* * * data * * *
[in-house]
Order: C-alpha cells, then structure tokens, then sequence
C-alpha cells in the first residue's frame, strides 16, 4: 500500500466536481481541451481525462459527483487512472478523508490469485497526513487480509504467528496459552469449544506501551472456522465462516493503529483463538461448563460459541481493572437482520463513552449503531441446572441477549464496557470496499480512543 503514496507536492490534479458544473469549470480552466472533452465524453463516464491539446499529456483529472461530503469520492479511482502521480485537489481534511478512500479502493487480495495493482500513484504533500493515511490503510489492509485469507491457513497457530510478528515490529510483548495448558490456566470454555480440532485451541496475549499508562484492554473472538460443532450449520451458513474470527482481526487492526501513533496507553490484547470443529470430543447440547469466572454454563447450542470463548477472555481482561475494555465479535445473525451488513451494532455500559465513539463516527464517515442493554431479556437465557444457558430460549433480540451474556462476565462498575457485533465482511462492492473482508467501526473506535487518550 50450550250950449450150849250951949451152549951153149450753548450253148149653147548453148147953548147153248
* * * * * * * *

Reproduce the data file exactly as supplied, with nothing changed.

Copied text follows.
[in-house]
Order: C-alpha cells, then structure tokens, then sequence
C-alpha cells in the first residue's frame, strides 16, 4: 500500500466536481481541451481525462459527483487512472478523508490469485497526513487480509504467528496459552469449544506501551472456522465462516493503529483463538461448563460459541481493572437482520463513552449503531441446572441477549464496557470496499480512543 503514496507536492490534479458544473469549470480552466472533452465524453463516464491539446499529456483529472461530503469520492479511482502521480485537489481534511478512500479502493487480495495493482500513484504533500493515511490503510489492509485469507491457513497457530510478528515490529510483548495448558490456566470454555480440532485451541496475549499508562484492554473472538460443532450449520451458513474470527482481526487492526501513533496507553490484547470443529470430543447440547469466572454454563447450542470463548477472555481482561475494555465479535445473525451488513451494532455500559465513539463516527464517515442493554431479556437465557444457558430460549433480540451474556462476565462498575457485533465482511462492492473482508467501526473506535487518550 50450550250950449450150849250951949451152549951153149450753548450253148149653147548453148147953548147153248